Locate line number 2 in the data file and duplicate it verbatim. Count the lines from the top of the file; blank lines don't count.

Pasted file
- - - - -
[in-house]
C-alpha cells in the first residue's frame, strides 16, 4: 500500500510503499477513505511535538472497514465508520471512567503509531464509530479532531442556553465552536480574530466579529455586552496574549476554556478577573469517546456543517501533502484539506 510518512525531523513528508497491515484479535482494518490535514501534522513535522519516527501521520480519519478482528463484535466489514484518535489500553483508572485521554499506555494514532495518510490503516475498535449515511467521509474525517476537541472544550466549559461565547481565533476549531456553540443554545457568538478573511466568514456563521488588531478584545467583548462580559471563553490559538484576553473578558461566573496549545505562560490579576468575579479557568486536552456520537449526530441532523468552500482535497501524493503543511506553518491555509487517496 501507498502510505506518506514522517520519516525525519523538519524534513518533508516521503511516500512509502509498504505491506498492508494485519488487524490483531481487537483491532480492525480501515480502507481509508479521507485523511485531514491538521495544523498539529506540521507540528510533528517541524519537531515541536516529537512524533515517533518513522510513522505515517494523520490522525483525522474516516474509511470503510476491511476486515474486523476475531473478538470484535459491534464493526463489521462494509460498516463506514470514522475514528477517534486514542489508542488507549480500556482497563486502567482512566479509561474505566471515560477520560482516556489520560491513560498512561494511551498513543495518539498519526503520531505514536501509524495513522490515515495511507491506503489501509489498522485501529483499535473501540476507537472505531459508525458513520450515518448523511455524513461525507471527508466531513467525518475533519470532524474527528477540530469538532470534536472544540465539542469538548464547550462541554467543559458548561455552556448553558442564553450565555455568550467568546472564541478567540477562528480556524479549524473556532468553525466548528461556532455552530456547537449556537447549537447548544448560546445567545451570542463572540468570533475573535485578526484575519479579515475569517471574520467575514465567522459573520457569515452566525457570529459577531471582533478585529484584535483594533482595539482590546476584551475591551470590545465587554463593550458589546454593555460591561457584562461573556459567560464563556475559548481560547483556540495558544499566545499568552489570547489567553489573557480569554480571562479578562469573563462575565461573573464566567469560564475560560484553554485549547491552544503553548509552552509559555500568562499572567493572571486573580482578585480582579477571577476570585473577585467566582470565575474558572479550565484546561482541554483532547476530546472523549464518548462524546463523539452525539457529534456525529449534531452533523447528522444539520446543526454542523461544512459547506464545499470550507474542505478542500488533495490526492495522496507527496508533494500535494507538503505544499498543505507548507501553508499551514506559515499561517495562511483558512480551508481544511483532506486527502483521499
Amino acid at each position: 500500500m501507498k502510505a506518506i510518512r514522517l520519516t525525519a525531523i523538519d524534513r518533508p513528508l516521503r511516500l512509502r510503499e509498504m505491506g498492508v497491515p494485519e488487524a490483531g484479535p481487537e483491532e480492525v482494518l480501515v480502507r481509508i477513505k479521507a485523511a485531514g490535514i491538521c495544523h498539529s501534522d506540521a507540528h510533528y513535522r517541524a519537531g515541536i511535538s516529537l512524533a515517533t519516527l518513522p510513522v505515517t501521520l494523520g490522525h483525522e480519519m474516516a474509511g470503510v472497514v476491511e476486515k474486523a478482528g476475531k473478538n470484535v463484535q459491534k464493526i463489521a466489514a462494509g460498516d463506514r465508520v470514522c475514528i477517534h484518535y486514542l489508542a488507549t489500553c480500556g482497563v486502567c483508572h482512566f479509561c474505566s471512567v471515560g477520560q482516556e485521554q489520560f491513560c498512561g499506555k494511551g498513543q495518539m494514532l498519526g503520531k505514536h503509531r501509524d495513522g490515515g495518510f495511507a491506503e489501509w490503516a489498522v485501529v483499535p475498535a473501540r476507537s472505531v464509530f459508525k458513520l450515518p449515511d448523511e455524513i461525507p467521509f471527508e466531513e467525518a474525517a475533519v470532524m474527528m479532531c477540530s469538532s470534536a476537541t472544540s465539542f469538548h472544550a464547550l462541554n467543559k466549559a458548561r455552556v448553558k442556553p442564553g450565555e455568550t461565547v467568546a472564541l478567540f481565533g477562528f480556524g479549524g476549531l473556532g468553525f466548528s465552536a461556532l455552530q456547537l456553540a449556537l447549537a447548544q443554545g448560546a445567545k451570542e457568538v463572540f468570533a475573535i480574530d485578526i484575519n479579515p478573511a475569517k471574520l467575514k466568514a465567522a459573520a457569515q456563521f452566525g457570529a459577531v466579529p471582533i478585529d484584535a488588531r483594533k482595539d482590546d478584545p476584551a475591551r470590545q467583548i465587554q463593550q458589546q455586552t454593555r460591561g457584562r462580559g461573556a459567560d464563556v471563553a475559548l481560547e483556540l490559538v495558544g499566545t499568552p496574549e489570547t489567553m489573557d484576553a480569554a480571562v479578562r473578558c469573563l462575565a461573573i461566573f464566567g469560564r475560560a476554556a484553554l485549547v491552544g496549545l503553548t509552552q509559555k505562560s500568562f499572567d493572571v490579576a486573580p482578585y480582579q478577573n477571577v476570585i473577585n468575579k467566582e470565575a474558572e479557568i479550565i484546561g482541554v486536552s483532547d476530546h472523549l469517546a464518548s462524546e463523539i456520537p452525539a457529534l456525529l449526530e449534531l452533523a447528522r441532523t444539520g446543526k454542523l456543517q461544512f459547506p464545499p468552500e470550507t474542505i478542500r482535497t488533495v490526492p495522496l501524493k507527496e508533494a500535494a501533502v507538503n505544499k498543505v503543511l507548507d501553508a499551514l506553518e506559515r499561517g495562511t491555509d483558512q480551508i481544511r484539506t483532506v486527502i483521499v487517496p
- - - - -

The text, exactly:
C-alpha cells in the first residue's frame, strides 16, 4: 500500500510503499477513505511535538472497514465508520471512567503509531464509530479532531442556553465552536480574530466579529455586552496574549476554556478577573469517546456543517501533502484539506 510518512525531523513528508497491515484479535482494518490535514501534522513535522519516527501521520480519519478482528463484535466489514484518535489500553483508572485521554499506555494514532495518510490503516475498535449515511467521509474525517476537541472544550466549559461565547481565533476549531456553540443554545457568538478573511466568514456563521488588531478584545467583548462580559471563553490559538484576553473578558461566573496549545505562560490579576468575579479557568486536552456520537449526530441532523468552500482535497501524493503543511506553518491555509487517496 501507498502510505506518506514522517520519516525525519523538519524534513518533508516521503511516500512509502509498504505491506498492508494485519488487524490483531481487537483491532480492525480501515480502507481509508479521507485523511485531514491538521495544523498539529506540521507540528510533528517541524519537531515541536516529537512524533515517533518513522510513522505515517494523520490522525483525522474516516474509511470503510476491511476486515474486523476475531473478538470484535459491534464493526463489521462494509460498516463506514470514522475514528477517534486514542489508542488507549480500556482497563486502567482512566479509561474505566471515560477520560482516556489520560491513560498512561494511551498513543495518539498519526503520531505514536501509524495513522490515515495511507491506503489501509489498522485501529483499535473501540476507537472505531459508525458513520450515518448523511455524513461525507471527508466531513467525518475533519470532524474527528477540530469538532470534536472544540465539542469538548464547550462541554467543559458548561455552556448553558442564553450565555455568550467568546472564541478567540477562528480556524479549524473556532468553525466548528461556532455552530456547537449556537447549537447548544448560546445567545451570542463572540468570533475573535485578526484575519479579515475569517471574520467575514465567522459573520457569515452566525457570529459577531471582533478585529484584535483594533482595539482590546476584551475591551470590545465587554463593550458589546454593555460591561457584562461573556459567560464563556475559548481560547483556540495558544499566545499568552489570547489567553489573557480569554480571562479578562469573563462575565461573573464566567469560564475560560484553554485549547491552544503553548509552552509559555500568562499572567493572571486573580482578585480582579477571577476570585473577585467566582470565575474558572479550565484546561482541554483532547476530546472523549464518548462524546463523539452525539457529534456525529449534531452533523447528522444539520446543526454542523461544512459547506464545499470550507474542505478542500488533495490526492495522496507527496508533494500535494507538503505544499498543505507548507501553508499551514506559515499561517495562511483558512480551508481544511483532506486527502483521499